Just how much does the Iraq war cost? If you go by current accounts it's about $12-billion a month. In reality it's much, much more.
Today's Washington Post reports that the actual costs of the Iraq war are estimated at $720-million dollars a day. The estimates were produced by the anti-war, American Friends Service Committee:
The war is costing $720 million a day or $500,000 a minute, according to the group's analysis of the work of Nobel Prize-winning economist Joseph E. Stiglitz and Harvard public finance lecturer Linda J. Bilmes.
The estimates made by the group, which opposes the conflict, include not only the immediate costs of war but also ongoing factors such as long-term health care for veterans, interest on debt and replacement of military hardware.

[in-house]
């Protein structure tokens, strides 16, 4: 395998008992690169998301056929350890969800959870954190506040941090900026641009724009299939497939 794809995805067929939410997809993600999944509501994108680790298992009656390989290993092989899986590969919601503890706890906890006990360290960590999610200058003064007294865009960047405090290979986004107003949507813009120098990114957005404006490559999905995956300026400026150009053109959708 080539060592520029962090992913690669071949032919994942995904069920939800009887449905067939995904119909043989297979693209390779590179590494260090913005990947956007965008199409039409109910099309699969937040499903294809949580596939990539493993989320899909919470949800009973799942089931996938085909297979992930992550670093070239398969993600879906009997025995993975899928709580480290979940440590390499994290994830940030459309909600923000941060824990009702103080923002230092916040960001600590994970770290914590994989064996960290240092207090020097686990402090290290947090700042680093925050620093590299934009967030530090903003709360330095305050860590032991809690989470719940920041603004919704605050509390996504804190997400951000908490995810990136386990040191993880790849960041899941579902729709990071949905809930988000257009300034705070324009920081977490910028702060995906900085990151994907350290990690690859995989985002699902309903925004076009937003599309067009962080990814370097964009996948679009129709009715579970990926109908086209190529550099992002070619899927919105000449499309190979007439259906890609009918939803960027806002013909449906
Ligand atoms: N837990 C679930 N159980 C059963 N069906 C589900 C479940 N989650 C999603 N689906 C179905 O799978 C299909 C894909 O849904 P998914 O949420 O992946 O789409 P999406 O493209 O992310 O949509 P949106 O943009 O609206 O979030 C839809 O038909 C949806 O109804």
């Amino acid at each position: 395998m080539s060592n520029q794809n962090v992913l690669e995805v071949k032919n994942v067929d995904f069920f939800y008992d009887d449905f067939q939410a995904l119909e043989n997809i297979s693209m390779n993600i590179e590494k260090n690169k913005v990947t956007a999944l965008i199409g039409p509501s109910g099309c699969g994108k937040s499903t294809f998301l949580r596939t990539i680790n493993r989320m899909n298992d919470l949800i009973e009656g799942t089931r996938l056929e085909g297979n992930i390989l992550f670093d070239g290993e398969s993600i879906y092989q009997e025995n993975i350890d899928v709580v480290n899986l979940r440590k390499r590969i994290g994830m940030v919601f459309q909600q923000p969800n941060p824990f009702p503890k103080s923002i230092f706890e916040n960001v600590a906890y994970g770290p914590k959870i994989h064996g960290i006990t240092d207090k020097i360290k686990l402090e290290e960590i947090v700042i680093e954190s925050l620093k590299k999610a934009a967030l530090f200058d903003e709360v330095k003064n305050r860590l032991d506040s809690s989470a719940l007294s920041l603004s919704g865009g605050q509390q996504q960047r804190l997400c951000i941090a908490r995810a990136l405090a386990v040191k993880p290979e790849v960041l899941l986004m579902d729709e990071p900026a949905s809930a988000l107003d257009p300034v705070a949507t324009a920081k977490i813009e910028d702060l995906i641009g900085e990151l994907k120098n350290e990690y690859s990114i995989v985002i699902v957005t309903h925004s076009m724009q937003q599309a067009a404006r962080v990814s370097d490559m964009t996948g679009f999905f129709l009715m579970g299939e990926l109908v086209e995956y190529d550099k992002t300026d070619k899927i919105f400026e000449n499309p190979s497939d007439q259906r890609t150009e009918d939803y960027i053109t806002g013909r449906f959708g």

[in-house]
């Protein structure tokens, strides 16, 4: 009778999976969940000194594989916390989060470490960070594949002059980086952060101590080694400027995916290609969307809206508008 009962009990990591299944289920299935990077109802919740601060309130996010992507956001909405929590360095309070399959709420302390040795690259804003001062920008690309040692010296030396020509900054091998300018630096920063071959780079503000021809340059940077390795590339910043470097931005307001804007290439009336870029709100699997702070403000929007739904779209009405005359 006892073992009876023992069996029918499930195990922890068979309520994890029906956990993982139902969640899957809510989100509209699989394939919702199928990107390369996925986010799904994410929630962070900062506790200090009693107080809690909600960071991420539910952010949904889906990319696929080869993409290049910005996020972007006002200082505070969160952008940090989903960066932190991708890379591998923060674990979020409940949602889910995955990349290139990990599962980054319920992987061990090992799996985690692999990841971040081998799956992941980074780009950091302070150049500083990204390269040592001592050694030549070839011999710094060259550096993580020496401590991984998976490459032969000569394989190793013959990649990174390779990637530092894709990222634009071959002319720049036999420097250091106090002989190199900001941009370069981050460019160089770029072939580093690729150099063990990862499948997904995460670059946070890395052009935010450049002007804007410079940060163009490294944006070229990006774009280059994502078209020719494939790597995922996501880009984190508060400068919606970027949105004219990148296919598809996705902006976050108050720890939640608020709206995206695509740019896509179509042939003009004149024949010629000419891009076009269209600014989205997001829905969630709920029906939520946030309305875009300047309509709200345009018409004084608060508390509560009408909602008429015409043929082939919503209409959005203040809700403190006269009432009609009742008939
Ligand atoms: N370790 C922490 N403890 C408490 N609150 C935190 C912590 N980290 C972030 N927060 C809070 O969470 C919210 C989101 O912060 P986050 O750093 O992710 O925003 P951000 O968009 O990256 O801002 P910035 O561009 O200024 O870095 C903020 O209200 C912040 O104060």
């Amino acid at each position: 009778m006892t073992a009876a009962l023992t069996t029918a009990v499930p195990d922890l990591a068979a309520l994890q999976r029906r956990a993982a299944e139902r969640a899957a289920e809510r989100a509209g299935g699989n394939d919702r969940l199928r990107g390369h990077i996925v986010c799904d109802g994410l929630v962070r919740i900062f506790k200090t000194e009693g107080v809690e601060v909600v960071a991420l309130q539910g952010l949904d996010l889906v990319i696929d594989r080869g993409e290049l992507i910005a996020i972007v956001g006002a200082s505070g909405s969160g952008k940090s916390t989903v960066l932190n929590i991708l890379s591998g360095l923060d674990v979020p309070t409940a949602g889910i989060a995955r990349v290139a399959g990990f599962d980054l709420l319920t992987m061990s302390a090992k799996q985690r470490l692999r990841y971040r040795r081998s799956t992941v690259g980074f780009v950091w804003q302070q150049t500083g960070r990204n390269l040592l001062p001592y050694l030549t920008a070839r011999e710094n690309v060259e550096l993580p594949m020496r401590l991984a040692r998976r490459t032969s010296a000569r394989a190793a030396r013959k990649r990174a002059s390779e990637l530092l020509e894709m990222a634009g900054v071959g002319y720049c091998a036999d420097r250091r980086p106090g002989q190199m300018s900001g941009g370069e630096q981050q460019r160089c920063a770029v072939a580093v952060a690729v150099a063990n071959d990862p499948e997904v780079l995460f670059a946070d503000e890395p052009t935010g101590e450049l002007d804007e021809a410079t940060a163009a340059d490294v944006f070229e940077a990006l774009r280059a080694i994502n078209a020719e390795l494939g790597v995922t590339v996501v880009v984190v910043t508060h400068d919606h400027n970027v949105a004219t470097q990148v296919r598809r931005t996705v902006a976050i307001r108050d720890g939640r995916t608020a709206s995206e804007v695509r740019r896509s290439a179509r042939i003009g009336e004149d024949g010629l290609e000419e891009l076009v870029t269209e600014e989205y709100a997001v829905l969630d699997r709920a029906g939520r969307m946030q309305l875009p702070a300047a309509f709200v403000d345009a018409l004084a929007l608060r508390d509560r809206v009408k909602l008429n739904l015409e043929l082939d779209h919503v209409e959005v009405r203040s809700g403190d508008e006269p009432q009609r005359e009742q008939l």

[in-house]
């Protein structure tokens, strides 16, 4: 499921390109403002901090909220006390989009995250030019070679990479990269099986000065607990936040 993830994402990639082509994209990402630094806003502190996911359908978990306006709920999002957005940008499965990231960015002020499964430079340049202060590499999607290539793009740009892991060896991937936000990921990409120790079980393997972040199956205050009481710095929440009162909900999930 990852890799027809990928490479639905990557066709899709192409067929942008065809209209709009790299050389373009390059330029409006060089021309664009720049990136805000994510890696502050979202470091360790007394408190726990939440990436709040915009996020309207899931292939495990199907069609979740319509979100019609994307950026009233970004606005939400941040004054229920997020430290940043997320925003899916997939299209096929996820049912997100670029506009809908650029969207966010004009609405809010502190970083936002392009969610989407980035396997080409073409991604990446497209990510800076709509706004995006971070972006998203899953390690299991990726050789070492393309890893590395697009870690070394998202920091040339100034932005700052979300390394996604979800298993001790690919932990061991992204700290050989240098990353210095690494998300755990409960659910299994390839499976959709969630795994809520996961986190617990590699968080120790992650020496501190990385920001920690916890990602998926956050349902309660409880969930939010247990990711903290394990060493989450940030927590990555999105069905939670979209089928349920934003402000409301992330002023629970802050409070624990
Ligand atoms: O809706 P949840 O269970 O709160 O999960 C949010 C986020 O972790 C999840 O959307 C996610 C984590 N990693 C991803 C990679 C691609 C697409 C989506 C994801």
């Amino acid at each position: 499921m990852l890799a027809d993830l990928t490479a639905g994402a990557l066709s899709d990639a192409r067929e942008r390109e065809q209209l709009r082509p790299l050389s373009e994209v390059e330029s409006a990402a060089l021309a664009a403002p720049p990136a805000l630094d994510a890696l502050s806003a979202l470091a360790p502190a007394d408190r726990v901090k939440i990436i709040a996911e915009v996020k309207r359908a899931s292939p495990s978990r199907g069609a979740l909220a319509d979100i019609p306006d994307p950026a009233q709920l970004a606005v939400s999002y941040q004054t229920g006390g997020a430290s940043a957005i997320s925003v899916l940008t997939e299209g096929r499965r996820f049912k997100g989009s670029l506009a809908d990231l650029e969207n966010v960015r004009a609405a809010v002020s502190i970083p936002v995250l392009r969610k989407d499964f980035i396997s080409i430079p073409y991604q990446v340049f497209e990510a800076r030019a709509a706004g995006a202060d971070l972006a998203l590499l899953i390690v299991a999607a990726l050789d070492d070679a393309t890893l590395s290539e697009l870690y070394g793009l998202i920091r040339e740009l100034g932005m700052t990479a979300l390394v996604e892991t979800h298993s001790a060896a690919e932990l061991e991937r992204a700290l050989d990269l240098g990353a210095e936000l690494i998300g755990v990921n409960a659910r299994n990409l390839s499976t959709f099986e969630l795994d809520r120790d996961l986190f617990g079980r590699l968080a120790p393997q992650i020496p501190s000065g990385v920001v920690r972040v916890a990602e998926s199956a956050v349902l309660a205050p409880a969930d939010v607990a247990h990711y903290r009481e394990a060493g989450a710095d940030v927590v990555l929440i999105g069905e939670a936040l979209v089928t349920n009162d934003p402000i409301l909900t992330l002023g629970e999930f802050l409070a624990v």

"The wounded are coming home, and many of them have severe brain and spinal injuries, which will require round-the-clock care for the rest of their lives," said Michael McConnell, Great Lakes regional director of the AFSC, a peace group affiliated with the Quaker church.
The $720 million figure breaks down into $280 million a day from Iraq war supplementary funding bills passed by Congress, plus $440 million daily in incurred, but unpaid, long-term costs.
And just what could America do with that kind of money? According to the AFSC, the money spent on one day of the Iraq war could buy homes for almost 6,500 families or health care for 423,529 children, or could outfit 1.27 million homes with renewable electricity.
As for the neo-cons, they don't care:
"Either you think the war in Iraq supports America's national security, or not," said Frederick W. Kagan, a resident scholar at the American Enterprise Institute. "If you think national security won't be harmed by withdrawing from Iraq, of course you would want to see that money spent elsewhere. I myself think that belief, on a certain level, is absurd, so the question of focusing on how much money we are spending there is irrelevant."